I had also more or less dropped bilingual editions for my intensive reading because I learnt more from making an ultra-literal translation myself, - at most the third part translation could serve as a checklist. However this thread brought me on the thought that the real benefit of bilingual editions would be to make it possible for you to do extensive reading long before you normally would be able to do it (or extensive listening, if you follow the original advice from siomotteikiru and use audiobooks). But only if the two versions can be read almost as a normal texts, and in my opinion that can only be done if the translation is just above or beneath the original.

So I spent a couple of hours yesterday (Friday) on making a Russian - Danish interlinear version of one of H.C: Andersens less known tales ("Everything in its right place"). As a result I now know how labour intensive it is. However during the process you do get quite a lot of exposure to the foreign language version so if you are still a struggling learner the time is not totally wasted.

Problem nr. 1: You cannot expect punctuation marks to to coincide. Andersen often uses just a comma where the Russian translation has a full stop. Problem nr. 2: if the interlinear version has to be effective, the version in your own language should be right underneath the target language version - and to achieve this you have to subdivide the sentences (which may be difficult to do because the two versions sometimes don't correspond). Problem nr. 3: the translation may not be faithful to the original, - for instance there could be cuts or additions or very freely rendered sections. Some translators think they are authors themselves and behave accordingly.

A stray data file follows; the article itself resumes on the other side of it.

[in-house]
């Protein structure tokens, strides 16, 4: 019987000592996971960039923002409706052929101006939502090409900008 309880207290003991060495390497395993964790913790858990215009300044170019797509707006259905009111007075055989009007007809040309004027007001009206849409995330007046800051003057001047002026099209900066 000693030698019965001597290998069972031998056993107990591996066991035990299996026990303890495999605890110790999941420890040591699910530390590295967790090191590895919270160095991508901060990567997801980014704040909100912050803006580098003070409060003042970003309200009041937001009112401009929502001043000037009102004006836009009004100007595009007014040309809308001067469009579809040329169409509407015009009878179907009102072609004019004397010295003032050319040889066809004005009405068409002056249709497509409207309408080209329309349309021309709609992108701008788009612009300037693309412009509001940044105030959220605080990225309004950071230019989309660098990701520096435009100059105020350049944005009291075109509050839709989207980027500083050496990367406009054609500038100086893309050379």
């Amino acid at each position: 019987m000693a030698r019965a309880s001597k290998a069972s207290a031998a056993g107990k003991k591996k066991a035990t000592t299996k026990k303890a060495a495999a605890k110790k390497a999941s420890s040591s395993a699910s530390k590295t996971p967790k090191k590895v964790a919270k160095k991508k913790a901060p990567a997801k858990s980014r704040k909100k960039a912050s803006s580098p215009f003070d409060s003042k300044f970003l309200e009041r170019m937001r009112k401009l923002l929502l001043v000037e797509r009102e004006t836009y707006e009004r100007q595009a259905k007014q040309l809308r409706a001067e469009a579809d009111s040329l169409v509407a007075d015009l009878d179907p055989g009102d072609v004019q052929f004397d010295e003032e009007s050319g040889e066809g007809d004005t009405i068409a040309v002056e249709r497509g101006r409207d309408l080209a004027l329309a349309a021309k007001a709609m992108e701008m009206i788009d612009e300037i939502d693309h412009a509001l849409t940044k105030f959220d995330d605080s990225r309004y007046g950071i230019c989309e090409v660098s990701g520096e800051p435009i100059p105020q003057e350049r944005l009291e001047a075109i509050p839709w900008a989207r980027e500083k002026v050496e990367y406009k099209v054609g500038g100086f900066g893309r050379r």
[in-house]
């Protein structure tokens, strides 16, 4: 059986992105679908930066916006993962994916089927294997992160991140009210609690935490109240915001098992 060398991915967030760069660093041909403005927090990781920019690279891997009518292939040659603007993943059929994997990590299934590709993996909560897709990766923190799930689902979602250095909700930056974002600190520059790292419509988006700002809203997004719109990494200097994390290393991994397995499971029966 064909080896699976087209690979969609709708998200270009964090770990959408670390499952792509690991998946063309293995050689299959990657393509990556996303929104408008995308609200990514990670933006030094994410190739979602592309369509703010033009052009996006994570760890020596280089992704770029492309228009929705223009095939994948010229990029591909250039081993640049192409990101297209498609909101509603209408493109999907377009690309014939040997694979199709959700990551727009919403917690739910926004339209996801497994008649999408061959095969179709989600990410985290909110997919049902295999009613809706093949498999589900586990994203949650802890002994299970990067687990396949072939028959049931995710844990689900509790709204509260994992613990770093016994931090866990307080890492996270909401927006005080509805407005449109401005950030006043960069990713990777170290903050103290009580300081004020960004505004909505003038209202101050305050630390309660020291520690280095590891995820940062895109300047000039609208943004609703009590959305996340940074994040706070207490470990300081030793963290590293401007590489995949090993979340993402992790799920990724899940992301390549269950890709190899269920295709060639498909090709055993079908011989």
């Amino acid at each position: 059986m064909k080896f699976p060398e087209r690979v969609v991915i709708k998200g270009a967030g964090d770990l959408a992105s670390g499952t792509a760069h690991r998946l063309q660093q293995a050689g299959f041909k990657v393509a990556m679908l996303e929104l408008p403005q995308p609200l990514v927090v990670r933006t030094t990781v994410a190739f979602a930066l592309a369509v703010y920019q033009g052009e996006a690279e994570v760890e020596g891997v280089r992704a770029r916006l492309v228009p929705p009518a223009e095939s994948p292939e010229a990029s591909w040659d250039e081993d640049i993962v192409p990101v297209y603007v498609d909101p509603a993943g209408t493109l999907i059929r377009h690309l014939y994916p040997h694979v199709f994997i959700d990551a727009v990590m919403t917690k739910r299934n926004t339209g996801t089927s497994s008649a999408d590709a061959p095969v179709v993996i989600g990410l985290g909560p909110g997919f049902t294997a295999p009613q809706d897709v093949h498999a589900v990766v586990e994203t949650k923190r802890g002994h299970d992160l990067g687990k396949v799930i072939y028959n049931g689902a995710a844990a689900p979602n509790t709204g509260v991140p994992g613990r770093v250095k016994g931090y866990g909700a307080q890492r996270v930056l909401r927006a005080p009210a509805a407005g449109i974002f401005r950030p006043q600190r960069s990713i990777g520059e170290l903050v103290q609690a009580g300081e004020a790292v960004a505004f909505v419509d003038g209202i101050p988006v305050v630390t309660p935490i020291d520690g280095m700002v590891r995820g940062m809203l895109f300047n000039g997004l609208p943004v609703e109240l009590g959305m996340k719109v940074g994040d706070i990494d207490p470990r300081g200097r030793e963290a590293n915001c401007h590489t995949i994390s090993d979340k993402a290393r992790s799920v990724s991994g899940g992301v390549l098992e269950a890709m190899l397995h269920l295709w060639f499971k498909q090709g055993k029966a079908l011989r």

I used the translations from this site. Problem nr. 4: copyright on the works of Mr. Andersen may have run out, but probably not on most of the translations, so I can't just publish the interlinear versions on the internet - even if that would be very convenient for language learners. If you did it with contemporary authors Justice might come heavily down indeed on your sinful head...


Edited by Iversen on 14 July 2007 at 4:50am

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siomotteikiru
Senior Member
Zaire
Joined 4523 days ago

102 posts - 242 votes 

 
 Message 84 of 489
14 July 2007 at 5:17am | IP Logged 
Interlinear e-texts should be made by people who already know the two languages. And translated word-for-word, otherwise they do not make much sense.

They are not necessary. It is enough to make vertical parallel columns.


How big media uses technology and the law to lock down culture and control creativity
http://www.free-culture.cc/freeculture.pdf